Typehint tuple of ints gives IDE warning. List of ints does not. Why?

Why does the typehint tuple[int] behave differently from list[int]?

This gives me a visual warning:

def func_with_tuple(x: tuple[int]):
func_with_tuple((1, 2, 3))

#                  ^
# warning _________|

Expected type ‘tuple[int]’, got ‘tuple[int, int, int]’ instead

while this does not:

def func_with_list(x: list[int]):
func_with_list([1, 2, 3])

How should I typehint a tuple of ints then?

>Solution :

So, looking at PEP 484 where the Python type annotation system was defined, it states:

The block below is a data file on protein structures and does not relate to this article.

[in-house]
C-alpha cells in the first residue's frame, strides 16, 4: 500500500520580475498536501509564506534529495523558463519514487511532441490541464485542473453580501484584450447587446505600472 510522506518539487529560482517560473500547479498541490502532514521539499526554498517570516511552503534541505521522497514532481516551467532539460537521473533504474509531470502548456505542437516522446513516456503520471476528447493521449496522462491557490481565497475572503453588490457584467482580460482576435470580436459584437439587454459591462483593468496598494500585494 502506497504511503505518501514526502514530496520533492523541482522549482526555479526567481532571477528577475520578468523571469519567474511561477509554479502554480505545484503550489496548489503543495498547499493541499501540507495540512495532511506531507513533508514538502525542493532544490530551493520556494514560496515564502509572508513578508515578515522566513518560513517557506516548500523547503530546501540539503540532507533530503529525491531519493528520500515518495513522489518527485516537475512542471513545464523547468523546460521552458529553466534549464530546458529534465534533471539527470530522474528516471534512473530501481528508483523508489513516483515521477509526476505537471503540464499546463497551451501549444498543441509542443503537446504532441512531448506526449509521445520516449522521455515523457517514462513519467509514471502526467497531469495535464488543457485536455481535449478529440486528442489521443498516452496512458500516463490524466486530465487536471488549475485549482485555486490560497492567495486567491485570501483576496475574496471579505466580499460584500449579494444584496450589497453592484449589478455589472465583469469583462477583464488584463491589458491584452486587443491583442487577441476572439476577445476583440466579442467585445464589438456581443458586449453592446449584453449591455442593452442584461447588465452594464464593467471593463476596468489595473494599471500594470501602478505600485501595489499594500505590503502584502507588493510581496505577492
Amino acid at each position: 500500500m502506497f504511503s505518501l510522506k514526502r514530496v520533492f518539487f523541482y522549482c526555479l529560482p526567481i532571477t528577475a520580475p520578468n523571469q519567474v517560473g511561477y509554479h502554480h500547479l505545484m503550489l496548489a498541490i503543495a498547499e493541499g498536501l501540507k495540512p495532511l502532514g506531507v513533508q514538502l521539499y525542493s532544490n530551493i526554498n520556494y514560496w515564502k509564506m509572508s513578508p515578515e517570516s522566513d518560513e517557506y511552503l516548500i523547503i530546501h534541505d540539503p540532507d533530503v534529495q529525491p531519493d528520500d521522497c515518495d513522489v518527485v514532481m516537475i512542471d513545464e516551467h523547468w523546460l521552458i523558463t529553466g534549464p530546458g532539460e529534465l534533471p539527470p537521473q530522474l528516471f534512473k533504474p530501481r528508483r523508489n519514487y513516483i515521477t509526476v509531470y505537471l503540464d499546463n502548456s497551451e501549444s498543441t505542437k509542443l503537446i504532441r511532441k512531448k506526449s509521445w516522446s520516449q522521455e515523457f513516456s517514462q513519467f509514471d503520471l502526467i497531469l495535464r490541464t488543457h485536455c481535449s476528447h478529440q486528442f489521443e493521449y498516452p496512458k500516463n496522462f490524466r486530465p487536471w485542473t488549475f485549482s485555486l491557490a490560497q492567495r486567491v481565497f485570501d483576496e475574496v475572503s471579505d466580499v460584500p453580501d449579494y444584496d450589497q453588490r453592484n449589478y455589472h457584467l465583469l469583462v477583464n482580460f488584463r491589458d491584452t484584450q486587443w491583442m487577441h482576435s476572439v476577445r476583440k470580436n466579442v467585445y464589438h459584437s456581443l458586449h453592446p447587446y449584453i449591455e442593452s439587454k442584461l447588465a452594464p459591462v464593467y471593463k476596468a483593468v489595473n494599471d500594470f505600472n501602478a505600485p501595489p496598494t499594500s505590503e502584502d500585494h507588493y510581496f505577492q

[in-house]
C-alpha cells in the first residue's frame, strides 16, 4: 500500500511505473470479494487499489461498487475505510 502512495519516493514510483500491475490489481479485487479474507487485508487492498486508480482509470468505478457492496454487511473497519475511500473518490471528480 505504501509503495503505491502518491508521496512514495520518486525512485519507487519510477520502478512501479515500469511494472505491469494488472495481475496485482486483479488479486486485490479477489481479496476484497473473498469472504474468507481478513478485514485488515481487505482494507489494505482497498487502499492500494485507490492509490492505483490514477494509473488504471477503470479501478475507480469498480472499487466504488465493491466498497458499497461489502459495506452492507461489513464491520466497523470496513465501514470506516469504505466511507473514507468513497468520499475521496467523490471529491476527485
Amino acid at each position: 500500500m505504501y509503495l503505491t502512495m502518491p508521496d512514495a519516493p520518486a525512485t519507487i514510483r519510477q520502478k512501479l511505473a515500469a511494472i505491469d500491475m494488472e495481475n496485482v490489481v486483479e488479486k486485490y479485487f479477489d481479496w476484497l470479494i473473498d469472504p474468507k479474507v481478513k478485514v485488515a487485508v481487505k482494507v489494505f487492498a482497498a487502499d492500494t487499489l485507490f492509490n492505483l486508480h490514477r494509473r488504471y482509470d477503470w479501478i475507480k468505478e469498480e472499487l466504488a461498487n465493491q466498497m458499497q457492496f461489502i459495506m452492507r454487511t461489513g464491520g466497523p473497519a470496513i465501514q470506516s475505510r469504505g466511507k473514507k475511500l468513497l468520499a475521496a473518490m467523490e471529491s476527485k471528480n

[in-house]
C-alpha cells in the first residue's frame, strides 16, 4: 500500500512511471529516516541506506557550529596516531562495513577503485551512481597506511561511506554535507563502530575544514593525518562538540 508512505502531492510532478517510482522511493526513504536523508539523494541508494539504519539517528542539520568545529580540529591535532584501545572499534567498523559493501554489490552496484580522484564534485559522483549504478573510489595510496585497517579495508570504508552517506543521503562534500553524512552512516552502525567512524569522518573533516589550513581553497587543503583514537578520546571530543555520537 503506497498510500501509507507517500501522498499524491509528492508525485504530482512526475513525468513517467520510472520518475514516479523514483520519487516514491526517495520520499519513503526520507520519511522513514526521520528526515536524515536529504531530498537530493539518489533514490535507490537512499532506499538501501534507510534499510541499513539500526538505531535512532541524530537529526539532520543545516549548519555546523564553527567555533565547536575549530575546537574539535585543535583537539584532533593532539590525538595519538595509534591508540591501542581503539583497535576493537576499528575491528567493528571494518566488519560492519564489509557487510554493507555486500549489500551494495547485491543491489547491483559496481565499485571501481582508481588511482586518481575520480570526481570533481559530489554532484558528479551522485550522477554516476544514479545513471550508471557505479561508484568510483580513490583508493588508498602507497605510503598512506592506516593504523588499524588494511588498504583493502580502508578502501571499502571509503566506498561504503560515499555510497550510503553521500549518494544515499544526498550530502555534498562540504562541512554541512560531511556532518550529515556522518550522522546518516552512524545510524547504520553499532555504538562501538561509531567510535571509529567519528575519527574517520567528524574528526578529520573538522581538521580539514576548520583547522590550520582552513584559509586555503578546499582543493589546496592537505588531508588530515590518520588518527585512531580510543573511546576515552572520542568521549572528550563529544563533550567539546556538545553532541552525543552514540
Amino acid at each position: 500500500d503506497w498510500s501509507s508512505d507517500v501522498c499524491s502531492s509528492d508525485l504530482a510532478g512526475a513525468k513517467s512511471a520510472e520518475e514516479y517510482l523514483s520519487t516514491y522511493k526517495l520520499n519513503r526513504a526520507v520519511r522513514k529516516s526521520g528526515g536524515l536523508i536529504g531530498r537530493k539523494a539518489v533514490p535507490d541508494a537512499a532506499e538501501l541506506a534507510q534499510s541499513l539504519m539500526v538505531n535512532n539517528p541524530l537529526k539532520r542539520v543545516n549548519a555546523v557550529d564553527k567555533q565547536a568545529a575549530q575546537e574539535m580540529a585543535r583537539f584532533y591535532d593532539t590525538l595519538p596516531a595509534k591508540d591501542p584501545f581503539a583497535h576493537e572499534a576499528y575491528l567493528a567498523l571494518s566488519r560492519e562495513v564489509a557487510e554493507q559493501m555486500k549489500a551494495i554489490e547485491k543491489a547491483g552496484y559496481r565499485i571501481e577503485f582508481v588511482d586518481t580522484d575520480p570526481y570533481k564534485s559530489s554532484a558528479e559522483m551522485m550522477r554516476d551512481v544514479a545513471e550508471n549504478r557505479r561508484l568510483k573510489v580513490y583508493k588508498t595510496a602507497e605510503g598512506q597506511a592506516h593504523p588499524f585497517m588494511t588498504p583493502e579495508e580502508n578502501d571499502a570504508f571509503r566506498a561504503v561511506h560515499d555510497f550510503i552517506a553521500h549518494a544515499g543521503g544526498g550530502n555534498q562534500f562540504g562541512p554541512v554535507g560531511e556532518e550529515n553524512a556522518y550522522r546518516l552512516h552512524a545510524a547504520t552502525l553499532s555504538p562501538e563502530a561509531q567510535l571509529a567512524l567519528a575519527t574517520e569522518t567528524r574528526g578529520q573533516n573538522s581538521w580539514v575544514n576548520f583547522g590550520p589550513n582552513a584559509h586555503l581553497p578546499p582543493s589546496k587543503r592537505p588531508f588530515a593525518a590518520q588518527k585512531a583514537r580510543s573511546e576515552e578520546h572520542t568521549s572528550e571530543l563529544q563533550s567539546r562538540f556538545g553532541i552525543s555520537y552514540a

Tuple, used by listing the element types, for example Tuple[int, int, str]. The empty tuple can be typed as Tuple[()].
Arbitrary-length homogeneous tuples can be expressed using one type
and ellipsis, for example Tuple[int, ...]. (The ... here are part
of the syntax, a literal ellipsis.)

Note, that PEP uses typing.Tuple, which is currently deprecated in favor of tuple, but it still documents this same thing.


Means *a length 1 tuple with an int.

tuple objects and list objects are used differently. A list should be thought of as an arbitrary-sized, homogenous sequence. tuple objects are more like record types, fixed-size, with possibly heterogenous types. Hence, their type annotation has different semantics.

So you either want:

tuple[int, ...]


tuple[int, int, int]

Leave a Reply